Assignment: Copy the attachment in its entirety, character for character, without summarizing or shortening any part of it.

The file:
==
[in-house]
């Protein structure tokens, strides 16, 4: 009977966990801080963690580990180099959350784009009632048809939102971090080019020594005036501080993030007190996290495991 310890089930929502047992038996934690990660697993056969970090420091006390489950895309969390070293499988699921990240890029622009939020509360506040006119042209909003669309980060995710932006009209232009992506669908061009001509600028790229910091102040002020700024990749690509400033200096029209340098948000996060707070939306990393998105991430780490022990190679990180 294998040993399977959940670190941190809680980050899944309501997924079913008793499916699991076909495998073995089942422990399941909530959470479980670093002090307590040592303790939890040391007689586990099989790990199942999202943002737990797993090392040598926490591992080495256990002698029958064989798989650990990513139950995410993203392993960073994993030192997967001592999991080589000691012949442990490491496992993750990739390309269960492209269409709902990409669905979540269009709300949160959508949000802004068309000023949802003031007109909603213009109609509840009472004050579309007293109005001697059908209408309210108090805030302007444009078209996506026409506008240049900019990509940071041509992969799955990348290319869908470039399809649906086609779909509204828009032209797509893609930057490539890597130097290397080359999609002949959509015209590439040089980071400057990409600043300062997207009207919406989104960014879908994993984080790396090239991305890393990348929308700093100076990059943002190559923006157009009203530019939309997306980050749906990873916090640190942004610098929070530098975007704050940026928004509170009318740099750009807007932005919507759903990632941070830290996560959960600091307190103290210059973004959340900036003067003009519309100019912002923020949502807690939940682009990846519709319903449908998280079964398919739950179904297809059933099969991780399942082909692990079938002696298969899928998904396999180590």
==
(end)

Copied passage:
[in-house]
């Protein structure tokens, strides 16, 4: 009977966990801080963690580990180099959350784009009632048809939102971090080019020594005036501080993030007190996290495991 310890089930929502047992038996934690990660697993056969970090420091006390489950895309969390070293499988699921990240890029622009939020509360506040006119042209909003669309980060995710932006009209232009992506669908061009001509600028790229910091102040002020700024990749690509400033200096029209340098948000996060707070939306990393998105991430780490022990190679990180 294998040993399977959940670190941190809680980050899944309501997924079913008793499916699991076909495998073995089942422990399941909530959470479980670093002090307590040592303790939890040391007689586990099989790990199942999202943002737990797993090392040598926490591992080495256990002698029958064989798989650990990513139950995410993203392993960073994993030192997967001592999991080589000691012949442990490491496992993750990739390309269960492209269409709902990409669905979540269009709300949160959508949000802004068309000023949802003031007109909603213009109609509840009472004050579309007293109005001697059908209408309210108090805030302007444009078209996506026409506008240049900019990509940071041509992969799955990348290319869908470039399809649906086609779909509204828009032209797509893609930057490539890597130097290397080359999609002949959509015209590439040089980071400057990409600043300062997207009207919406989104960014879908994993984080790396090239991305890393990348929308700093100076990059943002190559923006157009009203530019939309997306980050749906990873916090640190942004610098929070530098975007704050940026928004509170009318740099750009807007932005919507759903990632941070830290996560959960600091307190103290210059973004959340900036003067003009519309100019912002923020949502807690939940682009990846519709319903449908998280079964398919739950179904297809059933099969991780399942082909692990079938002696298969899928998904396999180590």